In the past, I have lamented about the lack of politeness that characterises some conference and journal paper reviewers. I have also complained about the long periods of review processes for many journals. I also suggested that reviewers must be paid for their hard work.
Today, I would like to write about the need for remunerating paper reviewers in more detail. The process is not an easy job. It is such a rigorous work that requires the reviewer to not only understand the work that is being presented, but it also calls for the reviewer to read a lot more papers in the thematic area in order to ascertain the novel contributions in the paper that he is reviewing.
In order to ensure that the reviewers are doing quality work, they deserve to be paid. We must no longer be considering conference and journal paper review as voluntary work. When papers are accepted, authors are asked to pay registration fees, in the case of a conference, and publication fees in the case of the journal papers. My view is that part of this money should cater for the review process.
Even after the paper is published, folks who run these journals keep on making a lot of money. Access to these papers is granted only after an interested reader has paid some money. If there happens to be a very popular paper, chances for making more money increase rapidly. All this is showing that reviewers are suffering gross intellectual abuse! They definitely deserve to be paid for their hard work.
Furthermore, in academic and research circles, research output, in terms of publications, is a key criterion for promotion. Institutions attach so much value to the outcome of the work of reviewers, yet journals do not attach the same value to these very important personnel in the process of producing those publications. Reviewers must be paid.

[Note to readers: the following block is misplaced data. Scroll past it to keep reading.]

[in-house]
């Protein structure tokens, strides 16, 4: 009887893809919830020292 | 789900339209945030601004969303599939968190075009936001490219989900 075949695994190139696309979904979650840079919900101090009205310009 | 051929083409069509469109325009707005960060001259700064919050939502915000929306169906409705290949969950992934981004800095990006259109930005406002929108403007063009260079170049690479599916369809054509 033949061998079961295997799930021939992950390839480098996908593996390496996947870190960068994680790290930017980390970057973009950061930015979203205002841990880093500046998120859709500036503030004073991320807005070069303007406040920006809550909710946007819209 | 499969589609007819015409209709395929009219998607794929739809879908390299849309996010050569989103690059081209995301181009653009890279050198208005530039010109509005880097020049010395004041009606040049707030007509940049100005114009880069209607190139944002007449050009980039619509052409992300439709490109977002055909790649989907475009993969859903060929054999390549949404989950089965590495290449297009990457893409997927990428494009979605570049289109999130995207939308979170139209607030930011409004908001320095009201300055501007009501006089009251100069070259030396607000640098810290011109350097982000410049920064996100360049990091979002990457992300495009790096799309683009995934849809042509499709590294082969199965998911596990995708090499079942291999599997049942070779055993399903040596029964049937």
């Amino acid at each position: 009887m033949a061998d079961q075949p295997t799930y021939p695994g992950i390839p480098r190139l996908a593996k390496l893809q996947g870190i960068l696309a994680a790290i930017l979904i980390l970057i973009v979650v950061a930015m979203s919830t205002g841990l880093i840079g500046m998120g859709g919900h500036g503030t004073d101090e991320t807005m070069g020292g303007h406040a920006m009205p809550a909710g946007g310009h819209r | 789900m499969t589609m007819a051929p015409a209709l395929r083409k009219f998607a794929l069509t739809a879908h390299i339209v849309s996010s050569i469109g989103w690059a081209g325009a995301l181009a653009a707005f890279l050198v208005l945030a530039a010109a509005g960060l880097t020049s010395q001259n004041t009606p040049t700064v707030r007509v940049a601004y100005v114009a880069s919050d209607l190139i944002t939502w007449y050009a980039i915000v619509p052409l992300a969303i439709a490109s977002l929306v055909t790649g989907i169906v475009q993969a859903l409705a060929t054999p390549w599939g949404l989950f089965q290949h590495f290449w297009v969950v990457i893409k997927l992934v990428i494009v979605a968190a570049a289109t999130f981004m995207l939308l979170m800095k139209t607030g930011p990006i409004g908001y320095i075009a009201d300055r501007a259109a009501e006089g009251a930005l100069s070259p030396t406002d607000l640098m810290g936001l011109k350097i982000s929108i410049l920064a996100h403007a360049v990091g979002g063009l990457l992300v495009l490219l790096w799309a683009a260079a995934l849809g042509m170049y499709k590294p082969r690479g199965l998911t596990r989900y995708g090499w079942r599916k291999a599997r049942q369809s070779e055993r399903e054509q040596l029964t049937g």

In most cases, because there are no financial incentives, some reviewers spend most of their time doing things that will bring food to their tables. They only revert to paper review during their leisure time and they do not strongly apply their minds to it. As a result, we are seeing more and more shoddy publications. If there were some monetary value attached to this work, the outcome would be completely different.
Sometimes I also think that the long review periods are due to the fact that most reviewers do not consider this work as a priority simply because they are focussing on those works that earn them some money.
May all the people who are running journal papers, please consider the issue of paying these esteemed scholars for their strenuous work.